It seems fitting to write about the impact of love on Martin Luther King Jr. Day. As I began thinking of this post, I definitely wanted to include Scripture because that is the lens through which I want to orient my life and this ministry, but also I thought of people outside of the Bible that modeled love well and two names came to mind immediately: Martin Luther King Jr. and Mother Teresa.
Both these individuals seemed to understand certain fundamentals of love as outlined by the Bible and I can’t help but take note of certain creeds that must have been foundational to their lives. First of all, both clearly believed Jesus when He said, “‘A new commandment I give to you, that you love one another: just as I have loved you, you also are to love one another. By this all people will know that you are my disciples, if you have love for one another.’” in John 13:34-35. Similar words in 1 John 4:19 encourage us in the same manner, “We love because He first loved us.” Their lives modeled sacrificial love to others, despite the inconvenience or hardship it brought upon themselves.
Tim Keller puts it well: “You can love generously if you have been generously loved.” I believe both understood this to be true. Lives lived for others occur because of a transformation of our hearts, not because we are inherently good or selfless. The reality is that we are sinful (our good deeds are like filthy rags [as described in Isaiah 64:6]), but God makes a way for us to experience His love regardless of the choices we’ve made. We can love because we first were loved by a Creator and Father who is good and made us in His image (Genesis 1:26) and who sent His Son to save us from our sin (in making our own choices and not trusting the original plan God has for us) like Jesus tells us in John 3:16-17.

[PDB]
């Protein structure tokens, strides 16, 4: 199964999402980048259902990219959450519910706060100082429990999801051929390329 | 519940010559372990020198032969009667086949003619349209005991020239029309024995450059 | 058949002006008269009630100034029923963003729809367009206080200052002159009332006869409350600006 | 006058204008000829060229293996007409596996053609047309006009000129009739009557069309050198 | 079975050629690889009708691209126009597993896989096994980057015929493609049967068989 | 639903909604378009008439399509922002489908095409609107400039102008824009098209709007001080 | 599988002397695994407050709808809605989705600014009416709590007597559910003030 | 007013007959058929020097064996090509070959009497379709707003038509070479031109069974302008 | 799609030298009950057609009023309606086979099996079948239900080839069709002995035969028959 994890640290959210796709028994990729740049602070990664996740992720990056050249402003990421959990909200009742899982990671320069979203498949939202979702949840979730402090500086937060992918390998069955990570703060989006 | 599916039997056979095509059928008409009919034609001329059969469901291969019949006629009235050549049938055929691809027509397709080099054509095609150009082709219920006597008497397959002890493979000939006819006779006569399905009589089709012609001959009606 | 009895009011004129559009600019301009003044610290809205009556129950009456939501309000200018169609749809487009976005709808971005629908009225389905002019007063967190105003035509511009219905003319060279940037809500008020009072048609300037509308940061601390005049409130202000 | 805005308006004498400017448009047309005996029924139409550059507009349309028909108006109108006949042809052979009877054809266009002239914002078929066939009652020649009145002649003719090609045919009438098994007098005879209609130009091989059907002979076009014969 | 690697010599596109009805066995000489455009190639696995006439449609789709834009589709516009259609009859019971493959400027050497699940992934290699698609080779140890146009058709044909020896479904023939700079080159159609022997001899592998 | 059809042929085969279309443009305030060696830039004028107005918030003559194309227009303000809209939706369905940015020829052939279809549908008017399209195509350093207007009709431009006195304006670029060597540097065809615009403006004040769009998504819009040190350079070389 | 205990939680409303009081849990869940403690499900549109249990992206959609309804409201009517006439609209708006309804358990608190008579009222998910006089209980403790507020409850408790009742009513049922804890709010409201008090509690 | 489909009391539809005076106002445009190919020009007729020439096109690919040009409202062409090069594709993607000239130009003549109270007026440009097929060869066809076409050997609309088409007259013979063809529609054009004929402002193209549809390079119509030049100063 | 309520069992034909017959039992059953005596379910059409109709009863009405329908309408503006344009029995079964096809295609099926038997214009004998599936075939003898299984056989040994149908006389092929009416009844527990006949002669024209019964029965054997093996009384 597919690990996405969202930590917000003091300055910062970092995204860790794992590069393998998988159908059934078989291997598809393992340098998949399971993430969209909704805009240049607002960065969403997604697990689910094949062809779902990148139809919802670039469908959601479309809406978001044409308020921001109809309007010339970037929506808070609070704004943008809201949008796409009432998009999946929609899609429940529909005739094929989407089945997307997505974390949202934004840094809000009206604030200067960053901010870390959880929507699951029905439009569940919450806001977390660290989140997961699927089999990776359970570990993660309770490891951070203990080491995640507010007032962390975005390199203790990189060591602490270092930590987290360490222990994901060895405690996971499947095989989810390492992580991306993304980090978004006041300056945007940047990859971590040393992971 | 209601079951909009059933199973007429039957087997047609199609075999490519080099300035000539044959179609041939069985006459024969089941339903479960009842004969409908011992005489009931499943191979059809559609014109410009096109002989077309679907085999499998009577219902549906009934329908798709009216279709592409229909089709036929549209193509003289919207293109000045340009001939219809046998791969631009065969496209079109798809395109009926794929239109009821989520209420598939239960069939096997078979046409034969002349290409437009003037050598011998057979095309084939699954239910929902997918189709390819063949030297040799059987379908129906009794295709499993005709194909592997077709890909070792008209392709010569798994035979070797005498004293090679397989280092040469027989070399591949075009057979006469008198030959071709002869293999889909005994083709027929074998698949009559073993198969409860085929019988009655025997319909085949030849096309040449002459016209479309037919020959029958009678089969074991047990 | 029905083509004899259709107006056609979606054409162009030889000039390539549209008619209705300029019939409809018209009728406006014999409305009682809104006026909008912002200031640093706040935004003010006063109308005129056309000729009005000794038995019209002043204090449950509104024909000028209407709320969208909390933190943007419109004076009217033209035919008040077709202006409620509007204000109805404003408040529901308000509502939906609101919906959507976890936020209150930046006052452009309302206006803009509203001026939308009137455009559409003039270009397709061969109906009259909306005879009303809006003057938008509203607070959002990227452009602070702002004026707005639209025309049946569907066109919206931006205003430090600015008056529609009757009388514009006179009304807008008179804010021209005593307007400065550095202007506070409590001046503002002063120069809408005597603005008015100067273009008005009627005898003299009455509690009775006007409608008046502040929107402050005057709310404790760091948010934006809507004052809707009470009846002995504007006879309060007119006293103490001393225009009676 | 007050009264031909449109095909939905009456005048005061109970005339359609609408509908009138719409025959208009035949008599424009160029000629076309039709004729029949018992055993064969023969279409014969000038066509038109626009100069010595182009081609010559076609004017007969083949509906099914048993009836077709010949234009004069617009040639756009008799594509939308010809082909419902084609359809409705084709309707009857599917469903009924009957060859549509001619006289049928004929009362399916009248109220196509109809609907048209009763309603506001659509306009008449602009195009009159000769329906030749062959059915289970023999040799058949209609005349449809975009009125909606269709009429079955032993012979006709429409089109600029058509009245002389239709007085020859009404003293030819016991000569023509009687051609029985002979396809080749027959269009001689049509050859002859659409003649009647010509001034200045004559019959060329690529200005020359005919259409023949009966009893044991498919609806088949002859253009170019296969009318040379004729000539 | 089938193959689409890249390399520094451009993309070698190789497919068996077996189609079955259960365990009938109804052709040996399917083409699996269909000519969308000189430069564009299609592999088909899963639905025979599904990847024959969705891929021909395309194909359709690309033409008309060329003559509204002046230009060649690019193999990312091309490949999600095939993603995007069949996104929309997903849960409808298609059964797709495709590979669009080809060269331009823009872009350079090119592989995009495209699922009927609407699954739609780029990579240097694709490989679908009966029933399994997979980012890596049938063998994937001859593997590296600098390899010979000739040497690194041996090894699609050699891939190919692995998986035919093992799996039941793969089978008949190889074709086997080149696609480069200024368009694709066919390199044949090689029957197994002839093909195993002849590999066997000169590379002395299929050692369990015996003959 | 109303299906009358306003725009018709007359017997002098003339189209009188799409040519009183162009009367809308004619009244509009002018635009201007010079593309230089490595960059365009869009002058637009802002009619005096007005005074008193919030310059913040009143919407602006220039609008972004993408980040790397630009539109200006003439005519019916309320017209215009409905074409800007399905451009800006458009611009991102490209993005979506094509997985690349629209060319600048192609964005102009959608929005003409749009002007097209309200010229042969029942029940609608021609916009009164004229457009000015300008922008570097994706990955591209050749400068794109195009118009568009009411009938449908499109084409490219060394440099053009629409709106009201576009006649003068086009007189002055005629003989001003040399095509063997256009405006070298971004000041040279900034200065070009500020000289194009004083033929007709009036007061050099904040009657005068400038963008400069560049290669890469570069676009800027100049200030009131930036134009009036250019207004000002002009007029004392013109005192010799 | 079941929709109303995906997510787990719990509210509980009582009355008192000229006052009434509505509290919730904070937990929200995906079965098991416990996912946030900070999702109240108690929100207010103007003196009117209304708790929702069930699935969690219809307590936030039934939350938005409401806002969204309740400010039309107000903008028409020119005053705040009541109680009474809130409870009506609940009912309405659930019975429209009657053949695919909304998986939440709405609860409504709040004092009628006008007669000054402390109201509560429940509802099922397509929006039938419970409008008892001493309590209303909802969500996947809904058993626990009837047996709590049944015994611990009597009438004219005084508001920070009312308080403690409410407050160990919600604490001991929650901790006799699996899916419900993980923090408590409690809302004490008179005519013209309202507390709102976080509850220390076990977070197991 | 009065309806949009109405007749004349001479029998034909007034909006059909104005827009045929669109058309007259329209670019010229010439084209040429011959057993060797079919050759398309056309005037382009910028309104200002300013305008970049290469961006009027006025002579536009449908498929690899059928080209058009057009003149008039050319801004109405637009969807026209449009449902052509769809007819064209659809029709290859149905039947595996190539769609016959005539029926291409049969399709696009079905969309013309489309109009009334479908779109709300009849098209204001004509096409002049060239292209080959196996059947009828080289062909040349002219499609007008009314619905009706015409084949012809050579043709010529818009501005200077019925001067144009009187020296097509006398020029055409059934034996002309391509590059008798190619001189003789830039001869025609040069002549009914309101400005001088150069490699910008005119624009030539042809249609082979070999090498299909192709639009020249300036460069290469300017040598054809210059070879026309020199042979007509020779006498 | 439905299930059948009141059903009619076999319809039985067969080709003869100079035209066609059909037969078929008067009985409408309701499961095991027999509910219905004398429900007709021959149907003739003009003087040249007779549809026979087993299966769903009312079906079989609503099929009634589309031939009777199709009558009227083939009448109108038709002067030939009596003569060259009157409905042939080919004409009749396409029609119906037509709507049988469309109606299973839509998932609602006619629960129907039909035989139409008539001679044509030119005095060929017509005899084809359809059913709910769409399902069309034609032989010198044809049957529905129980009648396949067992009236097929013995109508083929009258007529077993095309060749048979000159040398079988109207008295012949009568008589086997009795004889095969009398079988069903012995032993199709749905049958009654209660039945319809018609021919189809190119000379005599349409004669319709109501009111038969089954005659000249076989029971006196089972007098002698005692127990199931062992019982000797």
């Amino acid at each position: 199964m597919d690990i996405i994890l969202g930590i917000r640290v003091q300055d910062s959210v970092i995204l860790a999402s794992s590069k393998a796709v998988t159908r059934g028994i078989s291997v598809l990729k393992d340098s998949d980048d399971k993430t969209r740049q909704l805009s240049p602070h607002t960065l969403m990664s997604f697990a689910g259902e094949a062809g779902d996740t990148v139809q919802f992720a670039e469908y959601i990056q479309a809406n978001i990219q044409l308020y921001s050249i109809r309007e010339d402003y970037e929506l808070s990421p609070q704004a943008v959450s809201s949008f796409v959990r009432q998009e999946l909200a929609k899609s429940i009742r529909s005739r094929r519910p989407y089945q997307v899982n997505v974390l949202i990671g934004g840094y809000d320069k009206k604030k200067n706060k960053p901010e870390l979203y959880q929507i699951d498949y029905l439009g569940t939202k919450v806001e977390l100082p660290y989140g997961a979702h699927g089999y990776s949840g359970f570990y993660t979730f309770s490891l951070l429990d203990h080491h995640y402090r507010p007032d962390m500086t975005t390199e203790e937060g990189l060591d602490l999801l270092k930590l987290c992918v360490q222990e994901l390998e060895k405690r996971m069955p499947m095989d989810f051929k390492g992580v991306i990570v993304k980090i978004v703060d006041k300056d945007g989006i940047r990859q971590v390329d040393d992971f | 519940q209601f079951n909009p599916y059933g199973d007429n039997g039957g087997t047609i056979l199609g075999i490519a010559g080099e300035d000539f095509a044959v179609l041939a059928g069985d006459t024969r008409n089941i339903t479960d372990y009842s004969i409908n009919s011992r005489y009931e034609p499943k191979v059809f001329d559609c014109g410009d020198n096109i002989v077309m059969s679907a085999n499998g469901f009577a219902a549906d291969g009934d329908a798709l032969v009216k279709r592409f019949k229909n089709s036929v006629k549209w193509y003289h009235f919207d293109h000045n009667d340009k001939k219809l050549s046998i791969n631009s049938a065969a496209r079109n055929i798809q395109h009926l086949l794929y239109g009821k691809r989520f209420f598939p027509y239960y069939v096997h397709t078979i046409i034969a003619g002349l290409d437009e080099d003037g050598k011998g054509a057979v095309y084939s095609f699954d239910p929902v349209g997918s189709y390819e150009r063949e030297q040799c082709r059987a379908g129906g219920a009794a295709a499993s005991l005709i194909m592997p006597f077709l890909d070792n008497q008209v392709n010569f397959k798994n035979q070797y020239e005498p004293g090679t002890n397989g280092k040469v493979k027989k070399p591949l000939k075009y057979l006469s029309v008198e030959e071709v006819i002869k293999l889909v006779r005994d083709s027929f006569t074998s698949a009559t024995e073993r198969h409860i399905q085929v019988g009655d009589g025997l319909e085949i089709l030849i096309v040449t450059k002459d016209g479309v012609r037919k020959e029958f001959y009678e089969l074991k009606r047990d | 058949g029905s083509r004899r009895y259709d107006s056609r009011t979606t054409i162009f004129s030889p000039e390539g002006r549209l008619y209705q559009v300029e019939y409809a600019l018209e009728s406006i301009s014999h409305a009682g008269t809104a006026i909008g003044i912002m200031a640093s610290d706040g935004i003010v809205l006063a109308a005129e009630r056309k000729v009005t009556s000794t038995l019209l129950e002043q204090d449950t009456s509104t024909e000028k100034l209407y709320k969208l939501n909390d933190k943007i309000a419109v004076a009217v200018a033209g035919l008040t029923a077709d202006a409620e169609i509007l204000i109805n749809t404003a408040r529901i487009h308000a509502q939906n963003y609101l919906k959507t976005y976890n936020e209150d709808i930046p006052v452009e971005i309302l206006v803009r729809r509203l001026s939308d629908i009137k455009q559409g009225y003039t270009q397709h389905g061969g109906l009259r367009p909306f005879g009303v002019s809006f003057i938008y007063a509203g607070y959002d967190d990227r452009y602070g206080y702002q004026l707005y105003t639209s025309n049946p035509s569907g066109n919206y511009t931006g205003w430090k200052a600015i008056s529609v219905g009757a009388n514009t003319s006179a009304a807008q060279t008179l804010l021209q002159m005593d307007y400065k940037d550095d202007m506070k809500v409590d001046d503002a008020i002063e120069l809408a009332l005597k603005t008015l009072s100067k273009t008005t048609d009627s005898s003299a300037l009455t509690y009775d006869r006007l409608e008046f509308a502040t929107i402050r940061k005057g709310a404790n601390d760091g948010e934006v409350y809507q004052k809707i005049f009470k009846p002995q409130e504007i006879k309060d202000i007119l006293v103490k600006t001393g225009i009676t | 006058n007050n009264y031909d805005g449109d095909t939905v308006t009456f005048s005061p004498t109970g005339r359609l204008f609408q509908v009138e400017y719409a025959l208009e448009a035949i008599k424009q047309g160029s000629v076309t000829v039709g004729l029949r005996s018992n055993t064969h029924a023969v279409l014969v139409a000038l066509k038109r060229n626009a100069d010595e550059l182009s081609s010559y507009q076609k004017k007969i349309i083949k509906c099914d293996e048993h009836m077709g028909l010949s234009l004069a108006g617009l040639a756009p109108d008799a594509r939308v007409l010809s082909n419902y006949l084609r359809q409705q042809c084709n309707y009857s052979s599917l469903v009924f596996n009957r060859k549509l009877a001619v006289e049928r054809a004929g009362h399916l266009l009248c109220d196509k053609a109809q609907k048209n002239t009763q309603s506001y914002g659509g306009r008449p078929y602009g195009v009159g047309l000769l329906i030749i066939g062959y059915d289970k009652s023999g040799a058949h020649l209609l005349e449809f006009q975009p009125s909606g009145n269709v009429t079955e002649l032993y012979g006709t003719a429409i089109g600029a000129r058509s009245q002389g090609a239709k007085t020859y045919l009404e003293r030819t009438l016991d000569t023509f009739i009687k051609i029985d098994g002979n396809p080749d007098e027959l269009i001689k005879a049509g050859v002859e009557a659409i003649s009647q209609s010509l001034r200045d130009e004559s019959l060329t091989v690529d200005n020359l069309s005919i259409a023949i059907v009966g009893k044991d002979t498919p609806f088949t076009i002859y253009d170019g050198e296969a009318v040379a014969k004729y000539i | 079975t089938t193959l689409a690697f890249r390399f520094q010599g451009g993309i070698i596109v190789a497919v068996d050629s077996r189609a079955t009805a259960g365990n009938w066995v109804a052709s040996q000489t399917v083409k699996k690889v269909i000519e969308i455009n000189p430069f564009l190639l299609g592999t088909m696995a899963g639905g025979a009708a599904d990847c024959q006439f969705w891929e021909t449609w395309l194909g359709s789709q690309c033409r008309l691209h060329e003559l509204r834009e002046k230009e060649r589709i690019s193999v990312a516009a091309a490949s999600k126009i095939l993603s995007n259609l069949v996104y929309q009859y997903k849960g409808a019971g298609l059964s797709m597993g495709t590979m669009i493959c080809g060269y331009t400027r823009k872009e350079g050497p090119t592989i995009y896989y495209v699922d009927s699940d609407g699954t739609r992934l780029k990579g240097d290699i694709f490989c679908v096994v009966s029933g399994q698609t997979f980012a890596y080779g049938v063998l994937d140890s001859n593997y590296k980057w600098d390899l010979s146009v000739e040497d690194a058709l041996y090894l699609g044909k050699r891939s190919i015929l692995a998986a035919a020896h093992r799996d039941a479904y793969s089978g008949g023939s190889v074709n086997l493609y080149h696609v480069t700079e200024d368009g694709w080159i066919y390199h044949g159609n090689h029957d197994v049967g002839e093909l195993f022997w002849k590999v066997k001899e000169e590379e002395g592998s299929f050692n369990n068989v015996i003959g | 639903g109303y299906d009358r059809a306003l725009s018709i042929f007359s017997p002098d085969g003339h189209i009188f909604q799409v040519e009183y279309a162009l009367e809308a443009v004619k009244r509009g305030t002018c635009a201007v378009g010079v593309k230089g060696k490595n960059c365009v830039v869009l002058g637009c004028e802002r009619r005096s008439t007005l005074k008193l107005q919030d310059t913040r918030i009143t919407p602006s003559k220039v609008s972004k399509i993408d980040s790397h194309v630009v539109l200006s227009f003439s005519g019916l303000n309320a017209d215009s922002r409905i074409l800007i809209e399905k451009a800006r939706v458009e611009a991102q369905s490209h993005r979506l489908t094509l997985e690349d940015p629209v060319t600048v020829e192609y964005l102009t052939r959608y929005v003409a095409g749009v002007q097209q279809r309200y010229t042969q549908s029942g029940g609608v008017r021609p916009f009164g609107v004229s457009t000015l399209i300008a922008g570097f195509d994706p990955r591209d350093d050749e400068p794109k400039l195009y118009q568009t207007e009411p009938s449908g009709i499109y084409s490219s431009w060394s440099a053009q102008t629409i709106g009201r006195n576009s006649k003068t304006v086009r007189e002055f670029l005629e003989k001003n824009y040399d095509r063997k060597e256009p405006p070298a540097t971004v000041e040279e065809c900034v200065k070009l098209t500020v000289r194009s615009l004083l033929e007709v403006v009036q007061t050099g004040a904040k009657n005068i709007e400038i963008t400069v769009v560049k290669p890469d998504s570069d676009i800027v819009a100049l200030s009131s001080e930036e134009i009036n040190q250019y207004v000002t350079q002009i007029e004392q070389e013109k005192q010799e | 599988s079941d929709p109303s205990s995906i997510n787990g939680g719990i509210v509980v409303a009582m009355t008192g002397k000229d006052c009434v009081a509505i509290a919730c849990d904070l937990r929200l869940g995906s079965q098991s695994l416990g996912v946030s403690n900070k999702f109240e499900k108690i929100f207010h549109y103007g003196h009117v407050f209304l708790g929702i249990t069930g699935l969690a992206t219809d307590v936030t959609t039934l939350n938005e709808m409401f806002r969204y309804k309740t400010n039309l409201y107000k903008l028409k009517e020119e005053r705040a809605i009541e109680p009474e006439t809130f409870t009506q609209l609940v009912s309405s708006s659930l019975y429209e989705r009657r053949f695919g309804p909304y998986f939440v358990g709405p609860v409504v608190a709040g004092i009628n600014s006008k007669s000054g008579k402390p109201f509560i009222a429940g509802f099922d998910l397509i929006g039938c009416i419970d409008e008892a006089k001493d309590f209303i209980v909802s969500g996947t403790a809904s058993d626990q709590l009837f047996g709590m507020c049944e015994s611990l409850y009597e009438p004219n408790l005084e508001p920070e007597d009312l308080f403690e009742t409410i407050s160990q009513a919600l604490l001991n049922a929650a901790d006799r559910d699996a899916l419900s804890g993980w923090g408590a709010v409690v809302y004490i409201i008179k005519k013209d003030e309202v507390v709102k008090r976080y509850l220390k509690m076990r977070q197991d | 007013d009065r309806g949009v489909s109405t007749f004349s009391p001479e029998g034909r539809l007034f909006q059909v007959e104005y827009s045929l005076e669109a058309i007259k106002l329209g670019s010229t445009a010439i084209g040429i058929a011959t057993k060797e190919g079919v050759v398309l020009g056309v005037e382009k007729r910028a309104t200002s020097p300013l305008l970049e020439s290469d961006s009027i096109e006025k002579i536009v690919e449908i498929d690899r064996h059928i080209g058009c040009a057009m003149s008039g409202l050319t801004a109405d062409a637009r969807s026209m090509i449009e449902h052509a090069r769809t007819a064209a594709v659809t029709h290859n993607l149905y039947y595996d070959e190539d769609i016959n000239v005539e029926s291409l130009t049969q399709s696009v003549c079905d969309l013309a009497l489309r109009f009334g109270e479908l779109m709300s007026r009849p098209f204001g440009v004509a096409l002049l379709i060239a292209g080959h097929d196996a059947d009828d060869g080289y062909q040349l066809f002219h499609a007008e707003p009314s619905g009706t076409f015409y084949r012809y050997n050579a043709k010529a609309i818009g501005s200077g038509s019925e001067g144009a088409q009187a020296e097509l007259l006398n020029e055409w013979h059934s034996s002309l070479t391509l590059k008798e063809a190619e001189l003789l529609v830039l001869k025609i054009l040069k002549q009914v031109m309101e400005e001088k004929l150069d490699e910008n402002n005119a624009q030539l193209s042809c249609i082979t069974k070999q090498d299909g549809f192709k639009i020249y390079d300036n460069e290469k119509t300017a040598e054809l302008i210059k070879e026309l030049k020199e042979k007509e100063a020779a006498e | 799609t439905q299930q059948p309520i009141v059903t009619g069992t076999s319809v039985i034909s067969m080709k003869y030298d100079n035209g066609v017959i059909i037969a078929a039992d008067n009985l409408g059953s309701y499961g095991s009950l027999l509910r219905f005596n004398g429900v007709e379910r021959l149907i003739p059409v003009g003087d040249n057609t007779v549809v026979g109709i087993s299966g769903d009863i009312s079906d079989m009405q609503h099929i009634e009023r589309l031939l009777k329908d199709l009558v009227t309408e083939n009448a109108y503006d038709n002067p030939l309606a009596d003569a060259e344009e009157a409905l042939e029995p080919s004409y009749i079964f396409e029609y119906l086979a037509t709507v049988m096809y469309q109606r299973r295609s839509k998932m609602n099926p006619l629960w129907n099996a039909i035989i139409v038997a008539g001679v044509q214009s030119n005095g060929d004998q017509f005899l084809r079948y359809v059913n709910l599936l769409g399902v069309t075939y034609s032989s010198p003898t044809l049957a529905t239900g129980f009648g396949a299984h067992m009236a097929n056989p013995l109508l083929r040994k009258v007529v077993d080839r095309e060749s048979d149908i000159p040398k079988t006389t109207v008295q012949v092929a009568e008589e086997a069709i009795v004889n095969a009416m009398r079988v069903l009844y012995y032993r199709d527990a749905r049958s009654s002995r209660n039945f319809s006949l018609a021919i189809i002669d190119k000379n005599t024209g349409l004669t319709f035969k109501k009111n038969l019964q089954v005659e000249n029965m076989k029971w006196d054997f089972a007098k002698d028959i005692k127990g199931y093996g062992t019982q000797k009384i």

I am thankful for those who have gone before us as humble servants of Jesus, modeling Him in word and deed like Martin Luther King Jr. and Mother Teresa (and countless others). A life lived in love and willing to stand up for Truth is an example our world can continue to learn from today. Both MLK Jr. and Mother Teresa knew that the battle is more than physically meets the eye, (although it is so important to never overlook anyone and defend the voiceless and powerless and to love and respect those created in the image of God = EVERYONE), but that there was (and continues to be) a spiritual battle for the souls of our fellow man. In Luke 12:4 Jesus encourages us, ‘”I tell you, my friends, do not fear those who kill the body, and after that have nothing more that they can do.’” and in John 16:33, “‘I have said these things to you, that in Me you may have peace. In the world you will have tribulation. But take heart: I have overcome the world.’” The world is broken, our flesh is still sinful, and we are not promised an easy road (in fact we “will have tribulation“). BUT GOD. (“But take heart: I have overcome the world.“). He has come to rescue and redeem us and He wants us to experience freedom and perfect love (1 John 4:10-12) that can only be found in Him.
Be a light in that dark place; LOVE when it is hard and seems contrary to what the world would have us do. It makes a difference and it will only serve to change us for the better. I am so grateful for those who have gone before us to pave the way to show how to love others well and to do the right thing, no matter what it costs.